The Mediterranean Frontier

18 April 2011

The Mediterranean Frontier

By Gwynne Dyer

“I wonder whether in this situation it makes sense to remain within the European Union,” said Italian foreign minister Roberto Maroni two weeks ago, in a crude attempt to blackmail other EU countries into taking more of Italy’s illegal immigrants. But the time may come when Italy’s northern neighbours will be quite happy to see Italy leave the Union. In fact, they may even close their borders with all the EU’s Mediterranean members.

The current fuss has arisen because Italy, the closest EU country to Tunisia, was hit by a wave of Tunisian “refugees” after the recent revolution there. They are not really fleeing from persecution and repression: the revolution largely ended that. They are economic migrants taking advantage of the fact that the chaotic new regime, unlike the Ben Ali dictatorship, no longer patrols the beaches to stop them from leaving for Italy.

Ben Ali had an unwritten deal with several EU countries to control the migrant flow in return for financial and diplomatic support. Since his regime collapsed in January, an estimated 25,000 Tunisian “refugees” have flooded into Italy, mostly in boats that dump them on the shores of the nearby Italian island of Lampedusa.

This is profoundly unpopular in Italy, a country with a severe allergy to immigrants from the wrong parts of the planet. Prime Minister Silvio Berlusconi, who is currently fighting charges of bribery, abuse of power and paying for sex with underage girls, is certainly not going to defy that popular mood.

Indeed, Berlusconi is on record as saying that Milan “seems like an African city” because of the number of foreigners in the streets. (Actually, only 4 percent of Italy’s population are non-citizen foreign residents, and more than half of them are European.) So when Lampedusa was inundated with Tunisians, Berlusconi came up with a sneaky way of getting rid of them.

Most of the “refugees” from Tunisia would rather be in France anyway, because many of them have relatives there and most of them speak some French. So Berlusconi’s government just made it easy for them to go to France.

Early this month Italy began issuing six-month temporary residence certificates to the Tunisian refugees. Once they were Italian residents, however temporary, they were legally free to go anywhere else in the “Schengen” group of countries, an area with no internal border controls that includes almost all of Western and Northern Europe except the United Kingdom. Most of the Tunisian refugees immediately headed for France.

Which is why, last Saturday, the French authorities began stopping the trains that normally cross the border from Italy into France without any identity checks. The Italian government responded with feigned outrage, but the French message was clear: you can’t dump your refugees on us, no matter what the Schengen Treaty says.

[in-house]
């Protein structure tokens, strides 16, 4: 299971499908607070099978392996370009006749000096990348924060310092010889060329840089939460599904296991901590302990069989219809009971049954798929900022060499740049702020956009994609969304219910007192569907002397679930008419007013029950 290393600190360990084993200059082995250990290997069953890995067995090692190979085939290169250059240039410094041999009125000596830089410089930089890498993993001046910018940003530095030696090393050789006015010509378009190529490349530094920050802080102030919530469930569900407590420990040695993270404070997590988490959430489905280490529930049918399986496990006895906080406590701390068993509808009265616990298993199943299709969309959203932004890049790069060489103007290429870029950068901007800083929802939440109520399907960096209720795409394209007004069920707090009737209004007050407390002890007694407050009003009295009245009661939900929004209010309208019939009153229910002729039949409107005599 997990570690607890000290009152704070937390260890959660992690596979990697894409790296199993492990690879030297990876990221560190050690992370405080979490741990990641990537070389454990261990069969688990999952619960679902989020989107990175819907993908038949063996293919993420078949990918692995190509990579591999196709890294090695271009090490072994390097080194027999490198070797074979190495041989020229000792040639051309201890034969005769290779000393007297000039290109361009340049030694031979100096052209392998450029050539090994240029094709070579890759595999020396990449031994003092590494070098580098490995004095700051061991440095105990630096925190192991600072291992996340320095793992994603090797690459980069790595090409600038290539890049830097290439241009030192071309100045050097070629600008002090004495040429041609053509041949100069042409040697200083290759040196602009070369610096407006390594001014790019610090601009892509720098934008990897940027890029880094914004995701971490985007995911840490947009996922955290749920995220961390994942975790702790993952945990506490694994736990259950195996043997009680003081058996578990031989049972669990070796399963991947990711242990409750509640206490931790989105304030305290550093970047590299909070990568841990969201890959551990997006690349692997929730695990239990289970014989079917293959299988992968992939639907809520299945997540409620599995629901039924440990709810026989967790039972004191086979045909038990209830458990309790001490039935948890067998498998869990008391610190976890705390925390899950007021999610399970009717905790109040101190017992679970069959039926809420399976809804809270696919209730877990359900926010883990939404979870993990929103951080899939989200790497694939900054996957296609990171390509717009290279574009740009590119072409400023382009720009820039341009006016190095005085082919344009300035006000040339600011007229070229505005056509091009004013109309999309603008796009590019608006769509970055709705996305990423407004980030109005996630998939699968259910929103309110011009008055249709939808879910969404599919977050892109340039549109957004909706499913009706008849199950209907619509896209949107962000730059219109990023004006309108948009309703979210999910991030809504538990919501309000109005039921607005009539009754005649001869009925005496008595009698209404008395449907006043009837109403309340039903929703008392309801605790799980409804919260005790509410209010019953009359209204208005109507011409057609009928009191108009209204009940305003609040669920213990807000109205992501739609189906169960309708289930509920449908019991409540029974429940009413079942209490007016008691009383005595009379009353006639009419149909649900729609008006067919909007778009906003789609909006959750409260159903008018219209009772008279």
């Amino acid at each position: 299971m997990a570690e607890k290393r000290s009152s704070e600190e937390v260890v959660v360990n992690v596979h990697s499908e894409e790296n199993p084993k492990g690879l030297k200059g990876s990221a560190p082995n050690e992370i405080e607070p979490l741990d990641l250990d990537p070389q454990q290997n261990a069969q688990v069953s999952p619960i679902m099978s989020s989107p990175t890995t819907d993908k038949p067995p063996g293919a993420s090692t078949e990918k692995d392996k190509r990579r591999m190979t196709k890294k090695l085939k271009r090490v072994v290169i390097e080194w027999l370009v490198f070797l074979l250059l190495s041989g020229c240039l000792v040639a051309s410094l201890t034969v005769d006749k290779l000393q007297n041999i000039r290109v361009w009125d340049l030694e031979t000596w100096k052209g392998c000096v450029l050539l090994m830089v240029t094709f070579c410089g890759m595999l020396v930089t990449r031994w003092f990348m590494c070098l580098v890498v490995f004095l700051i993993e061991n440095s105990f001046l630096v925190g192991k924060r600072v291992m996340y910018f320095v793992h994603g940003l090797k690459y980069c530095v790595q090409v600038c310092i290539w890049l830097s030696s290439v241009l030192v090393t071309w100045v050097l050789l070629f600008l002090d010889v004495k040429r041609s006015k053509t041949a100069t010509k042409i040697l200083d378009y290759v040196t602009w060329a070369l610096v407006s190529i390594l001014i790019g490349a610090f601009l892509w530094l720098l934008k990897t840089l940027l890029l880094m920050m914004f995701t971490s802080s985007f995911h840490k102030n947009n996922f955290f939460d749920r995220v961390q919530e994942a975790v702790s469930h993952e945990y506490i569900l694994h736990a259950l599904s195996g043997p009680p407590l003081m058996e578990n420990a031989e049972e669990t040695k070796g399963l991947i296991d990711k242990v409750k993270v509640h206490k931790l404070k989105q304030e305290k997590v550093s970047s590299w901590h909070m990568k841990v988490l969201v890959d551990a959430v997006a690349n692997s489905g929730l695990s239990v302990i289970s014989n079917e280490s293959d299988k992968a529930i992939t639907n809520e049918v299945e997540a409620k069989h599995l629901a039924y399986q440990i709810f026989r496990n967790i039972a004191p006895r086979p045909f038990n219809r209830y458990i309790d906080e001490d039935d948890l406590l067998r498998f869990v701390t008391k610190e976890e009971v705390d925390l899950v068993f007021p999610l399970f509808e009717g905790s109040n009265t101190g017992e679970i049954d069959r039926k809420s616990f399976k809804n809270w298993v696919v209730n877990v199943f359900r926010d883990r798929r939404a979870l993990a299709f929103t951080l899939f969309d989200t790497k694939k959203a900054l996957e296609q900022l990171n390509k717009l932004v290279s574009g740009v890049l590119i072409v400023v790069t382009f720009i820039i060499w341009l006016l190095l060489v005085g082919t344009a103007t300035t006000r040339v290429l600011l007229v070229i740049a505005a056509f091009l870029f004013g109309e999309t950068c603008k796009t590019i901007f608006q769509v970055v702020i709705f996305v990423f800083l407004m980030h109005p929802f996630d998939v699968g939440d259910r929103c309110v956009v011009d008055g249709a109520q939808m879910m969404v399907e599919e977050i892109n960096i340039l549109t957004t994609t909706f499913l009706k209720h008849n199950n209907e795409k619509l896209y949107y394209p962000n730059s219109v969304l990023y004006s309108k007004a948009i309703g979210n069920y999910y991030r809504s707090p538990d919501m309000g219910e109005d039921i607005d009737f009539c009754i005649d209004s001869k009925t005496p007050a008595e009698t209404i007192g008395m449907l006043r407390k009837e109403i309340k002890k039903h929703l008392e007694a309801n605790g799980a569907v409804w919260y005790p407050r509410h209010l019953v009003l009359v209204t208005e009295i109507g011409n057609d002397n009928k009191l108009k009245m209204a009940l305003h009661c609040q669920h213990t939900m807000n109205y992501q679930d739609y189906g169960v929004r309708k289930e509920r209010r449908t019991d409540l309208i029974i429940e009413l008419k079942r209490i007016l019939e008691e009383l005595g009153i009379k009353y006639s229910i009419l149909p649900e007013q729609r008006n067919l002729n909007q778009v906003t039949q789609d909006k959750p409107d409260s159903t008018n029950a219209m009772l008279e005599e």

Now fast forward thirty years, and assume that the average global temperature is 2 degrees C higher than it was in 1990. That’s a reasonable assumption if there is not a drastic cut in global greenhouse gas emissions in the next ten years.

“Global average temperature” is a number that combines cooler temperatures over the two-thirds of the planet that is covered by oceans and considerably higher ones over the one-third that is land, so in Italy it will be three to three-and-a-half degrees C hotter. And Italy, like all the countries on both sides of the Mediterranean, is in the sub-tropics, which will suffer a major loss of rainfall in a warmer world.

Less rainfall and much higher summer temperatures mean that less food can be grown, and few of the sub-tropical countries will be able to feed their own populations any more. Countries like Italy are rich enough to import food to cover any local crop failures now, but they may not be able to when simultaneous crop failures all around the sub-tropics drive export prices sky-high.

This is a scenario in which not tens of thousands but millions of people are fleeing the drought-stricken countries of North Africa, trying to get into Europe. But it’s also a scenario in which millions of Italians, Spanish, Greeks and citizens of other EU members in the Mediterranean take advantage of the Schengen rules on free movement to move somewhere cooler that still has enough food. Like France, for example.

Will France (and Germany and Poland and Sweden) let all these “climate refugees” from the Mediterranean countries in? Not very likely, is it? And are strategists in the more northerly EU countries aware that this problem is coming their way? Of course they are.

Nobody is going to discuss this scenario in front of the children now, but you can see what happened to the Italian trains trying to cross into France last weekend as a dress-rehearsal for the future. Not an inevitable future, nor one that will be upon us the day after tomorrow, but an ugly and quite probable future nevertheless. And similar things would be happening along all the other borders where the sub-tropics meet the temperate zone.
To shorten to 725 words, omit paragraphs 3 and 5. (“Ben…Lampedusa”; and “Indeed…them”)

Gwynne Dyer’s latest book, “Climate Wars”, is distributed in most of the world by Oneworld.